How do I get a Premarital Agreement? What does the process look like?

Typically, one party, usually the higher earning party, will retain an attorney to create a draft of the agreement. After that draft is completed, the other spouse will have their own attorney look it over, negotiate terms, and make suggestions for possible changes and edits. Once both parties and their attorneys have approved the final draft, the contract must be signed and executed.

Depending on the complexity, a premarital agreement can take anywhere from a few months to a few days, but it certainly is not the best idea to wait until right before the wedding to begin consulting with attorneys.

Do you have to have separate lawyers?

It is advisable for both parties to have their own attorneys. Having separate lawyers ensures that both parties’ interests are represented fairly. It will also make it more difficult for a party to challenge the provisions in the future.

One lawyer cannot, or at least should not, represent both parties as there would be a conflict of interest. Additionally, while it is not required that both parties consult with an attorney, we recommend it, because if one party has an attorney and the other does not, the party without an attorney will be at a significant disadvantage.

 Can you set the terms for child support and custody in a Premarital Agreement?

In Arizona, you cannot set the terms for child support or custody in a Premarital Agreement due to public policy concerns. The Family Court has the ongoing right to set or change the terms of legal decision-making authority, parenting time, and/or child support at any time, now or in the future. If the parties divorce, the courts will deal with those issues at that time. But keep in mind that while a parenting plan is not enforceable without a judge’s approval and signature, a Premarital Agreement is enforceable as a binding contract as soon as it is signed by the parties.

A Final Thought

Today many people are marrying later in life, after they are already established in their careers and have accumulated significant assets, and sometimes after they have been previously married and divorced. Blended families, in which each spouse has their own children from a prior relationship, are common. As a result, the need to protect assets is greater now than ever before. This makes entering into a premarital agreement a wise move.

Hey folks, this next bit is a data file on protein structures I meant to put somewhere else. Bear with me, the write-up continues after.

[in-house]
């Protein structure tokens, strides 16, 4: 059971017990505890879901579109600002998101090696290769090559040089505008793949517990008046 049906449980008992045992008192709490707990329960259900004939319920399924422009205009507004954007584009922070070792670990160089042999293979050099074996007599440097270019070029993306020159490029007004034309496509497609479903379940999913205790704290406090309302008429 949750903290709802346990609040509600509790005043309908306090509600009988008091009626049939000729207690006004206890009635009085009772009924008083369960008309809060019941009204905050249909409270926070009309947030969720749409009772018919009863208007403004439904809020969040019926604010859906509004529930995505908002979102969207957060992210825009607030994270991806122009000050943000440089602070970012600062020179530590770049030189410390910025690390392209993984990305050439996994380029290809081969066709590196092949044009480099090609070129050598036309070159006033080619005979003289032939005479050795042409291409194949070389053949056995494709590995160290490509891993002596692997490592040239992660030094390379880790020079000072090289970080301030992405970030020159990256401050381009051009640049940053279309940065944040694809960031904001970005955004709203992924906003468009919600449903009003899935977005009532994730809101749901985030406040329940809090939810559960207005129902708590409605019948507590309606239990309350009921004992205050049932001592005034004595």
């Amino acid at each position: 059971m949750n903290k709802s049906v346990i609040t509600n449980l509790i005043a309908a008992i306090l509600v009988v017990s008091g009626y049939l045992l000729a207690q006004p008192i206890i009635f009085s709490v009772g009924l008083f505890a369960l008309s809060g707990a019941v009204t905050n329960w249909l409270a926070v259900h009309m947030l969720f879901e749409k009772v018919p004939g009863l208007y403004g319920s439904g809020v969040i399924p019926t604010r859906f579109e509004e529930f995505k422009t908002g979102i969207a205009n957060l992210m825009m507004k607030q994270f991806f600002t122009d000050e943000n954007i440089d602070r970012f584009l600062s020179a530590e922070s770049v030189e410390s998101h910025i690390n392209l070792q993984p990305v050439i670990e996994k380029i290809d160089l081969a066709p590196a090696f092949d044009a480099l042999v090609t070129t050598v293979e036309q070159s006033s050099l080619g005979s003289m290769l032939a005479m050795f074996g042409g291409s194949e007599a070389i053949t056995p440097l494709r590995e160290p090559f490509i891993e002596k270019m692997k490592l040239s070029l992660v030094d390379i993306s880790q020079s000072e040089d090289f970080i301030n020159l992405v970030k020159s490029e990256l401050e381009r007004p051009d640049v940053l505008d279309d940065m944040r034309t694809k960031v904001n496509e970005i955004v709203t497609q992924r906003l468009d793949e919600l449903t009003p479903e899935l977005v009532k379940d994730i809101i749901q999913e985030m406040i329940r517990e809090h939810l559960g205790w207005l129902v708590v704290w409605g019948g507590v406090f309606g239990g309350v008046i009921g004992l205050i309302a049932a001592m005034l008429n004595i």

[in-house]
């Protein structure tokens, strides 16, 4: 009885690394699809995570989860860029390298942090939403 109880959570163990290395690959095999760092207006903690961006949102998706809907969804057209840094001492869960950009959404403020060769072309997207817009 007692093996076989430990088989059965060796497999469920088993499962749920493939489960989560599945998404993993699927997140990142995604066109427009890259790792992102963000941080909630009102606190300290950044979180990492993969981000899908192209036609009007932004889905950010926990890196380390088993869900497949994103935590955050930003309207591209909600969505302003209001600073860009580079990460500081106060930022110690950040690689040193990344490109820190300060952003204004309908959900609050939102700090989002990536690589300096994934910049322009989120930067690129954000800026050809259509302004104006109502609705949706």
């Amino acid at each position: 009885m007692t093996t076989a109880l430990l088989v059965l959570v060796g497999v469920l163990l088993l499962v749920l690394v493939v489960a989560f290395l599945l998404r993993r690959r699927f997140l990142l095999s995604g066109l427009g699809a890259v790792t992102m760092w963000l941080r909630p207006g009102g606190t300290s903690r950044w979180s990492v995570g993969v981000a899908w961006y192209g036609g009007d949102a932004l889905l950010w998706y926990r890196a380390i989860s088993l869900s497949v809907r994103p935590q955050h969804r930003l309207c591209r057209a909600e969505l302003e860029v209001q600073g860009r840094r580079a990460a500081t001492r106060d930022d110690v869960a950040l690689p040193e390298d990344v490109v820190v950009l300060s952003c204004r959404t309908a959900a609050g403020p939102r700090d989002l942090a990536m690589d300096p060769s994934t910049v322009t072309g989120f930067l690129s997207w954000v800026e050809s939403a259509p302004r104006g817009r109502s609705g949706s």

By Logan Matura

 

At the Law Firm of Gary J. Frank P.C., our Arizona Family Law Attorneys Gary Frank, Hanna Amar, and Logan Matura are strong litigators and compassionate counselors. Gary Frank is a Phoenix Family Law Attorney with over 30 years of experience as a litigator and mediator. He has also acted in the capacity of a Judge Pro Tempore in the Maricopa County Superior Court, and served on the Governor’s Child Abuse Prevention Task Force. Law firm Partner, Hanna Amar is a highly-skilled Arizona Family Law Attorney with a passion for Family Law and children’s issues. She has extensive courtroom experience, and is also a certified mediator. Hanna has also acted as the President of the Young Lawyer’s Division of the Maricopa County Bar Association. Associate Attorney Logan Matura is an Arizona Family Law Attorney who received her Juris Doctor degree from New York Law School in Manhattan, NY. While in law school, she served as an intern for a Family Court judge in the Bronx, NY, and was a member of the Family Attorneys Mobilizing club. Our firm handles Family Law cases in the areas of divorce, custody (now called “Legal Decision-Making and Parenting Time), relocation (move-away), division of property, spousal and child support, modification actions, enforcement actions, grandparent and step-parent and non-parent rights, as well as other matters pertaining to families and children. If you are in need of a consultation, call us today at 602-383-3610; or you can contact us by email through our website at www.garyfranklaw.com.   We look forward to hearing from you.